Publications Database

Welcome to the new Schulich Peer-Reviewed Publication Database!

The database is currently in beta-testing and will be updated with more features as time goes on. In the meantime, stakeholders are free to explore our faculty’s numerous works. The left-hand panel affords the ability to search by the following:

  • Faculty Member’s Name;
  • Area of Expertise;
  • Whether the Publication is Open-Access (free for public download);
  • Journal Name; and
  • Date Range.

At present, the database covers publications from 2012 to 2020, but will extend further back in the future. In addition to listing publications, the database includes two types of impact metrics: Altmetrics and Plum. The database will be updated annually with most recent publications from our faculty.

If you have any questions or input, please don’t hesitate to get in touch.


Search Results

Abdi, M. and Aulakh, P.S. (2017). "Locus of Uncertainty and the Relationship between Contractual and Relational Governance in Cross-Border Interfirm Relationships", Journal of Management, 43(3), 771-803.

View Paper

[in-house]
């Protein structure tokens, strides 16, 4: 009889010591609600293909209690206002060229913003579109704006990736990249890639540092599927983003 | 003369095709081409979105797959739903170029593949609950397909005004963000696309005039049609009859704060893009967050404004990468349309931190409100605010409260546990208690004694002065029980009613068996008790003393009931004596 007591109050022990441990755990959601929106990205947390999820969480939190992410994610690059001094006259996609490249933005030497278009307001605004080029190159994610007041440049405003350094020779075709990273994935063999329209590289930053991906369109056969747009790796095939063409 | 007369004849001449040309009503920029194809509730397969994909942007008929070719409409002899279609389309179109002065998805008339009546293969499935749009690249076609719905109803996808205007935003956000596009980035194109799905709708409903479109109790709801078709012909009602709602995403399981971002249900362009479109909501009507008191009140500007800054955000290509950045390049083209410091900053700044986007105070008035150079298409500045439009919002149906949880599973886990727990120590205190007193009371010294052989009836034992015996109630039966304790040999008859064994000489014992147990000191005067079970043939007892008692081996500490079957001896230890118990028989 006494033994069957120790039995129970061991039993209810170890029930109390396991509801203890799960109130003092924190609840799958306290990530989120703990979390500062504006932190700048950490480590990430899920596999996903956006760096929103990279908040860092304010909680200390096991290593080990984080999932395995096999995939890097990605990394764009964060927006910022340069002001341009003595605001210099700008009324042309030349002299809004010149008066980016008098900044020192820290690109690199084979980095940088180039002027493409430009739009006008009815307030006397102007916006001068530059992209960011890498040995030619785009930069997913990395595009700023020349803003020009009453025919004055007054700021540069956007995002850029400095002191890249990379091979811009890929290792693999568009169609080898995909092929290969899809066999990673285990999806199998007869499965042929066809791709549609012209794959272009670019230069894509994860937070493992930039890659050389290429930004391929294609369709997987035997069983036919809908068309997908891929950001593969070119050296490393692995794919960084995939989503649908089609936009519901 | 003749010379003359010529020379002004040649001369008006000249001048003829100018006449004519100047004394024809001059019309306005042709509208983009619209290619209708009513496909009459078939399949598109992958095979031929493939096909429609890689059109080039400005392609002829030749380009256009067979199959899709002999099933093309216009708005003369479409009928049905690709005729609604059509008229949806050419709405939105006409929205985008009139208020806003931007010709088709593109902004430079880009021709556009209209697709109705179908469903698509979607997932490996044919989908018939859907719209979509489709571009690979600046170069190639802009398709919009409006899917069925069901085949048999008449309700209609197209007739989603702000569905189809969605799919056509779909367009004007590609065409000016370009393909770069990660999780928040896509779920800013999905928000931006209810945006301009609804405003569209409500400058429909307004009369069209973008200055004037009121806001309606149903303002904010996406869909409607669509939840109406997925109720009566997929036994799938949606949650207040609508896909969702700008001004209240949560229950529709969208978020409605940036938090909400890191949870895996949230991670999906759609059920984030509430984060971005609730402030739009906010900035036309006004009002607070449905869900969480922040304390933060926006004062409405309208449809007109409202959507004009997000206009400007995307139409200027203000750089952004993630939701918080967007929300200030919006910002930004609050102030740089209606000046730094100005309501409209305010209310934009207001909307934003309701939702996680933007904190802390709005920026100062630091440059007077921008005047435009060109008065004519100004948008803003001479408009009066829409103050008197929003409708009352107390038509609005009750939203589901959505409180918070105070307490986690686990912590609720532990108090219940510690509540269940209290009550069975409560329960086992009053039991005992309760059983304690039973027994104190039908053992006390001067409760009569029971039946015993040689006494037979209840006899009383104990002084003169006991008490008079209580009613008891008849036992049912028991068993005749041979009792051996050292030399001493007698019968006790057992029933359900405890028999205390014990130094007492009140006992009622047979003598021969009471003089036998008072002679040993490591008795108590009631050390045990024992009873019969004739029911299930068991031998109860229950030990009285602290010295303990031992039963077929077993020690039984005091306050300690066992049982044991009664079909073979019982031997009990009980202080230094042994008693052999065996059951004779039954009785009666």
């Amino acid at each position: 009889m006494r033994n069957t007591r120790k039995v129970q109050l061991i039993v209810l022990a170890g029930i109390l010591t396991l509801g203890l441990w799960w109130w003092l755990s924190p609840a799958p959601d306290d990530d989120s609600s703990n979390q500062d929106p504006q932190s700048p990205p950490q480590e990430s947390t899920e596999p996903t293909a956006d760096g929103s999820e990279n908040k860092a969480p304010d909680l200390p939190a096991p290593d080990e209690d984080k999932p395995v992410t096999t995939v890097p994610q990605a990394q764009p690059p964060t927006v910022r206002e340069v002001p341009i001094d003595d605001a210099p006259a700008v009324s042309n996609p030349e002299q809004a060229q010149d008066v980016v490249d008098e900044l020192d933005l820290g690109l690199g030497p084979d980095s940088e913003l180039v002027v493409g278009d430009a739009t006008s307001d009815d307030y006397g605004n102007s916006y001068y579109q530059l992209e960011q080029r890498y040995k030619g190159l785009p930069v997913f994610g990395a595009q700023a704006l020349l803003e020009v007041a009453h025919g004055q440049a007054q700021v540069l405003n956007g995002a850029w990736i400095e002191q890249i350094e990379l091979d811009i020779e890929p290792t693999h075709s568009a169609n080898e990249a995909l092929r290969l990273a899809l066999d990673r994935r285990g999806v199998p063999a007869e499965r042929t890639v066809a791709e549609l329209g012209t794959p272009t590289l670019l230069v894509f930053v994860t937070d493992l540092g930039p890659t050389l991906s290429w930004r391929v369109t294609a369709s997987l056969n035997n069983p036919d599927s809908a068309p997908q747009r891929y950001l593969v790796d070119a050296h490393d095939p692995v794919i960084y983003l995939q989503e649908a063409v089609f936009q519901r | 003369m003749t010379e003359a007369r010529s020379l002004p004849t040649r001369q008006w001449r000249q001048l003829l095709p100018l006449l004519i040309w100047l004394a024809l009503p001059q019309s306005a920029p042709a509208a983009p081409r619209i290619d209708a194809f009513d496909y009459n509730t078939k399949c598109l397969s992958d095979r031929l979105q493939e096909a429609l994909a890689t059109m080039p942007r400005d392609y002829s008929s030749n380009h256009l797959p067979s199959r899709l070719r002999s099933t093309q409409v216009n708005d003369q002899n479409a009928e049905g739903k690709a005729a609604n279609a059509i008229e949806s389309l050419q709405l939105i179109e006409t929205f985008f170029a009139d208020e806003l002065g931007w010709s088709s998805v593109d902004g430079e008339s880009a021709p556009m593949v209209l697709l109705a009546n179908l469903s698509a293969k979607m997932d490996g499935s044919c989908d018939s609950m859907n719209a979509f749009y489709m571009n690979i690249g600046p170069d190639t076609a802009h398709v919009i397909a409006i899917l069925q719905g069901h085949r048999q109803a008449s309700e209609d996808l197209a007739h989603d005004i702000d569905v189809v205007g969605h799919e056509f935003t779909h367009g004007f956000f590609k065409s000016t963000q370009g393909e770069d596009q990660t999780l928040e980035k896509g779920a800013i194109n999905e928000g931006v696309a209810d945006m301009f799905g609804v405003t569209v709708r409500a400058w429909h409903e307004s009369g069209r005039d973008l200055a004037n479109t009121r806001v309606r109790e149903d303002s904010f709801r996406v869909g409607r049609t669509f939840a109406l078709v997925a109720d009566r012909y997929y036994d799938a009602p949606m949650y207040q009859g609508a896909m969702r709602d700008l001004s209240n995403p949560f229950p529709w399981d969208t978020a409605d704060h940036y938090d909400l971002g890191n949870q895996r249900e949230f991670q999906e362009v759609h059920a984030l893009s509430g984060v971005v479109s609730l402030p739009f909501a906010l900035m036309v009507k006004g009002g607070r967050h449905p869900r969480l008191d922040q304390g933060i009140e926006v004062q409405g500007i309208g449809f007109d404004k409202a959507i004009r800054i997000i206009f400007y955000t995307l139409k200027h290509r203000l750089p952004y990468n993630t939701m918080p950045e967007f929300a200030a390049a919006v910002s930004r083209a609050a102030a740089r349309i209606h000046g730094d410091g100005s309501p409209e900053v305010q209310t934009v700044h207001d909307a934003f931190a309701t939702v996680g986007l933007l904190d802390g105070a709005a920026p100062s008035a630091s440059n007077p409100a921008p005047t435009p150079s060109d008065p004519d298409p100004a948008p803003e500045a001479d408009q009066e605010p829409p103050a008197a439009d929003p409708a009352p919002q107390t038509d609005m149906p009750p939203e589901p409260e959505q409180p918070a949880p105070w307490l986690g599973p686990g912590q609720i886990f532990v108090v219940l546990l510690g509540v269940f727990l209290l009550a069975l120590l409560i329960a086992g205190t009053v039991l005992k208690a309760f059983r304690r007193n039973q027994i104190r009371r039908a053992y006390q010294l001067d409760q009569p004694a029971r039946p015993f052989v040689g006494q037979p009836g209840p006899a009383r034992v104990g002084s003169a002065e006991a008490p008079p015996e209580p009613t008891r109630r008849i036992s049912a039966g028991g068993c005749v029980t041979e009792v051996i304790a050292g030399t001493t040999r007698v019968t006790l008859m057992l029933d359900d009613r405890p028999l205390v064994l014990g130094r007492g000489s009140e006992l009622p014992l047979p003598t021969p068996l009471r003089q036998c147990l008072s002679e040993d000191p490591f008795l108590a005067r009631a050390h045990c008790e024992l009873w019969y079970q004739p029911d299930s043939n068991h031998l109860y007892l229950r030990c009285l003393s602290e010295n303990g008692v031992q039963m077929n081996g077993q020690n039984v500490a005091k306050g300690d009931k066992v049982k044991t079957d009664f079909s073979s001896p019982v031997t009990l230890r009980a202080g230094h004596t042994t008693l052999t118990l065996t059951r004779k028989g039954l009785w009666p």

Abstract The relationship between contractual and relational arrangements in interorganizational relationships has been subject to an ongoing debate. We propose that in the context of cross-border partnerships, the governance mechanisms can be both substitutes and complements depending upon contingencies posed by uncertainties of two different origins: environmental and behavioral. We argue that environmental uncertainty (i.e., instability and unpredictability of the external environment) drives the formal and relational arrangements into a more substitutive relationship by elevating the adaptation complications in which increasing reliance on either form of governance inhibits the effective operation of the other. Contrastingly, behavioral uncertainty (in the form of inadequate common grounds and shared frameworks among collaborating firms) encumbers the understanding of partner behavior and conduct and drives the governance mechanisms into a more complementary relationship in which contractual and relational mechanisms facilitate the effective operation of each other. Empirical results from 205 cross-border partnerships of large U.S. firms support our theorized relationships.